Monday, 5 February 2018

Renaming Barfield's categories for the developmental-evolution of human consciousness

I have very often used Owen Barfield's categories to describe the evolution of consciousness over the past three years. These are Original Participation (OP), the Consciousness Soul (CS) and Final Participation (FP).

However, I have not been happy about the actual names, which are partly uninformative and, as I now have come to feel, somewhat inaccurate.

Original Participation is not truly a participation in reality and creation because it is a passive and unconscious state. The Consciousness Soul (this term comes from Steiner, rather than Barfield) is simply uninformative. And  the term 'Final' in Final Participation is not descriptive - but rather it informs us that this is the qualitative mode of divine consciousness, and therefore no further evolution (except quantitatively) is possible.

So I will be trying-out a new set of terms: Original Immersion, Detached Agency and Agent Participation.

Original Immersion (this was OP)

This refers to the original state of consciousness for Man. Original in the sense of its being both the mode of consciousness of young children, and also of early tribal man - foragers/ hunter-gatherers.

It is a state of passive and unconscious immersion in reality - 'animistic', regarding the world as alive and conscious.

There is little in the way of a separate self - therefore little in the way of agency. The content of thought is mostly caused.

The child's thinking is therefore essentially a consequence, rather than being internally-generated. So, the child is not 'creative' - does not originate or generate thinking. 

It is also something of a 'twilight' state, in some ways intermediate between the awake and asleep state of modern Western adults - and a modern adult can experience Original Immersion in some altered states of consciousness such as trances, delirium and certain 'drugged' states and psychosis (for example).

Detached Agency (this was CS)

This refers to the characteristic state of consciousness of an awake, alert, modern Western Man.

Our self is detached from the world, observing it through the senses; and we are strongly aware of this separate self and its agency in thinking.

The evolutionary step is in agency - thinking becomes a primary cause, self-caused: thinking emerges-from the self intrinsically. Thinking need not be a consequence of external factors.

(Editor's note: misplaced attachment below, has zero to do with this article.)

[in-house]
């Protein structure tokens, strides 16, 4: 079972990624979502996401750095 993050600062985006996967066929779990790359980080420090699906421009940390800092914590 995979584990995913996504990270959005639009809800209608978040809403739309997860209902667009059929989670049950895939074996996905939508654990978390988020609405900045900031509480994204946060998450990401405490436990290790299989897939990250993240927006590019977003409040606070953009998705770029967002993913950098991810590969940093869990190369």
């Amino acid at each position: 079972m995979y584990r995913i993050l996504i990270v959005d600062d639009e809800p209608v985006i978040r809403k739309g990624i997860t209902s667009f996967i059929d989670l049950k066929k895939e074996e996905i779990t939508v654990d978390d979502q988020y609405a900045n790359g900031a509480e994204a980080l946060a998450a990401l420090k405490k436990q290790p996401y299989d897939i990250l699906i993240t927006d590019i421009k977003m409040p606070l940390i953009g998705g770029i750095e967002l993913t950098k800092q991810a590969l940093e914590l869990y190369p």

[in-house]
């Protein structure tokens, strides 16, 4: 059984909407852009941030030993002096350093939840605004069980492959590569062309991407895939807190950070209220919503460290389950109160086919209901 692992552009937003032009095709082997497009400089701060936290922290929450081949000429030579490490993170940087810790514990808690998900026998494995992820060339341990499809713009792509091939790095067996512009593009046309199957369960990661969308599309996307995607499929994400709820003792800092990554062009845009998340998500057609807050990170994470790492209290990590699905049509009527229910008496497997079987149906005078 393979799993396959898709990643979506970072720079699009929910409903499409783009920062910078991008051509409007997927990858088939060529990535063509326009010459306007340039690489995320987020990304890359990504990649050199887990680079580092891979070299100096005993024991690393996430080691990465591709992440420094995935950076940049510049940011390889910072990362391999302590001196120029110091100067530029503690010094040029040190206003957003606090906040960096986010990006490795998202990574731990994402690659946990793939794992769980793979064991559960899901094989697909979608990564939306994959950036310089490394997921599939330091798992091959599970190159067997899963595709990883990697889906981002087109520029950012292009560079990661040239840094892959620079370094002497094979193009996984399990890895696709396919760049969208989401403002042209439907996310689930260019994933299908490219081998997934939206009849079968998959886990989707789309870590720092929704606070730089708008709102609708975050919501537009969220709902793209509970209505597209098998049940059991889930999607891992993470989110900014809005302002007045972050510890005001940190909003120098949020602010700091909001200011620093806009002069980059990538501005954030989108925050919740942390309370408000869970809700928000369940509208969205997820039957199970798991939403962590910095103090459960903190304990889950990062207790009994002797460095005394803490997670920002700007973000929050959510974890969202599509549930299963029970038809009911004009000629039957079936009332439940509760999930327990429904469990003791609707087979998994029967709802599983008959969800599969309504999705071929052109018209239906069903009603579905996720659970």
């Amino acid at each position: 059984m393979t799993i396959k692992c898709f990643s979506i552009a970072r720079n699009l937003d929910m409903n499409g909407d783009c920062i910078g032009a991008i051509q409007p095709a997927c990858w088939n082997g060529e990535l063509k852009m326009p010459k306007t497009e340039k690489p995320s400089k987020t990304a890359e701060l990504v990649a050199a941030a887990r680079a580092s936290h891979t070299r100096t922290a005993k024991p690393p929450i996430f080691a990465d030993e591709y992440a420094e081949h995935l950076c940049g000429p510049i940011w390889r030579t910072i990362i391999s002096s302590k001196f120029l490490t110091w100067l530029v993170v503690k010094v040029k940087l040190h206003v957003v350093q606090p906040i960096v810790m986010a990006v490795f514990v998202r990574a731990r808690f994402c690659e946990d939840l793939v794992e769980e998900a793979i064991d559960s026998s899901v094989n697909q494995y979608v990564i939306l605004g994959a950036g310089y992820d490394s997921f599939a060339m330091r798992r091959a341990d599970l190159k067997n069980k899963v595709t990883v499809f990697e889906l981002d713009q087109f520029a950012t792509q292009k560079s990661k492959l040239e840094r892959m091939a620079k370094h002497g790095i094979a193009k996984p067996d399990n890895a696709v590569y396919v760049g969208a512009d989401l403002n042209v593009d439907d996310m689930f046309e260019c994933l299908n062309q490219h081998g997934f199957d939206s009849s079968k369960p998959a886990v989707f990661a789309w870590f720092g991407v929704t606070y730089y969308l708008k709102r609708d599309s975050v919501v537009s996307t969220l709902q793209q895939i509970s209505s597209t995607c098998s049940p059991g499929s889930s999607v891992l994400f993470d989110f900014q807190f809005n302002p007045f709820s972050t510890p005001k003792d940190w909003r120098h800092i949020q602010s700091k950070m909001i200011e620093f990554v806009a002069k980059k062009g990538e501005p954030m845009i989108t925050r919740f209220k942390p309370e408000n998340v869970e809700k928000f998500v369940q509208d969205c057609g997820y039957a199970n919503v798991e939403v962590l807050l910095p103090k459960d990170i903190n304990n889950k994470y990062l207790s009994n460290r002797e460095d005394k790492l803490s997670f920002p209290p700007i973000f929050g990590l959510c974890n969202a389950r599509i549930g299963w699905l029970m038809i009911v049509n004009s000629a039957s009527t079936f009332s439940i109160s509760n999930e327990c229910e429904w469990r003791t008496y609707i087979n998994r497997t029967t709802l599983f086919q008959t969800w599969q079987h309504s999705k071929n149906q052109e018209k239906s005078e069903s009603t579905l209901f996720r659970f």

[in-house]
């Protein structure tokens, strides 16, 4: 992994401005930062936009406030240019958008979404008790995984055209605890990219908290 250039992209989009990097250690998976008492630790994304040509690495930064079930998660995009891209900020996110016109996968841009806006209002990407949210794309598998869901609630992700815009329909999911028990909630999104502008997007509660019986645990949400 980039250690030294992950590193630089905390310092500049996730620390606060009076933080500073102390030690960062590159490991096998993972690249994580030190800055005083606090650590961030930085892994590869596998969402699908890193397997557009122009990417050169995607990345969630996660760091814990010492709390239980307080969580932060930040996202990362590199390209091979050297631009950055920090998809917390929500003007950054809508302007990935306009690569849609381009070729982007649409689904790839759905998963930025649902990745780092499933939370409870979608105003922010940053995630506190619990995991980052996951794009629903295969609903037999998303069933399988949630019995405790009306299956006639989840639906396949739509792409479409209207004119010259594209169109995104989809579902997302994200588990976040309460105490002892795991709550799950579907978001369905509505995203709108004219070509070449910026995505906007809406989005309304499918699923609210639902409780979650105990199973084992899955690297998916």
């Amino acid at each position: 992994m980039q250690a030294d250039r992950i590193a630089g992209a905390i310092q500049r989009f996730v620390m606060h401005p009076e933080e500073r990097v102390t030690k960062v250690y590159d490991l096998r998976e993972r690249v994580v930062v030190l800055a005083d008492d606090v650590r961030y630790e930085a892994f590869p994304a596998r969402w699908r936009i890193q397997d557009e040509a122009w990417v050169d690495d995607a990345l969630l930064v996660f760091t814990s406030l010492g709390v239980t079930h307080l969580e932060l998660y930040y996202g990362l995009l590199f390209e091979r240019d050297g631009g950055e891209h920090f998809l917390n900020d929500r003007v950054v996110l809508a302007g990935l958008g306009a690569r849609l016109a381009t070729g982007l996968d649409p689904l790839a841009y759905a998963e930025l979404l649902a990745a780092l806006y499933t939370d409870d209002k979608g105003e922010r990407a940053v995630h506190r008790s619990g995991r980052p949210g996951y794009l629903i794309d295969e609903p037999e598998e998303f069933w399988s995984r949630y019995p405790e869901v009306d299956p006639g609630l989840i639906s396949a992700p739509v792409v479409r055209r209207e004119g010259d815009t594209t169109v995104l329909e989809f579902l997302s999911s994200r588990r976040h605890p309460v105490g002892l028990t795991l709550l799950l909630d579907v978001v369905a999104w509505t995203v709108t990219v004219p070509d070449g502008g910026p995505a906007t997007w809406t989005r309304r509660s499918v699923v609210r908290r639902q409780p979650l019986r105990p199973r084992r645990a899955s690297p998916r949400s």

With detached agency, Man becomes creative - originates thinking. However, this thinking is at the level of ideas and imaginations. These thought must be translated into the external world - by 'actions'. And actions are known only via sensory perceptions.

Therefore in the stage of the process is indirect. Thinking does Not participate in reality 

Initially the self may feel cut-off, and doubt the reality of the world ('solipsism'); and ultimately - by inference - may doubt its own reality.

The agent self experiences the world as perceptual/ sensory input that is made-sense-of by reasoning - i.e. a matter of facts and theories. Thus is it is literalistic, scientistic, materialist and reductionist. Reality is dead/ not-alive.

There is no experience of objective meaning nor purpose nor relationships: these are just theories.
Subjectivity is the dominant experience; objectivity is conceptualised sensation.

Agent Participation (this was FP)

The thinking of the creative and agent self participates in reality - directly. This is the divine mode of thinking.

That is, thinking is real, and reality is thought - and there is a unity, no separation - therefore reality is changed (expanded) by thinking.

So, with Agent Participation, the Man directly knows reality - not indirectly via senses and reason or facts and theories. Direct knowing means there is no mediation, which means that there is unity.

For a divinity, reality is 'made' by thought; and known directly because the reality is the divine thought.

However, Agent Participation is partial, from a perspective. Thus some of reality is known directly, and creativity has also a limited scope. 

Thus, in Agent Participation, everything than can be thought is real - but only some things can be thought. Everything than can be thought is known - only some things can be thought.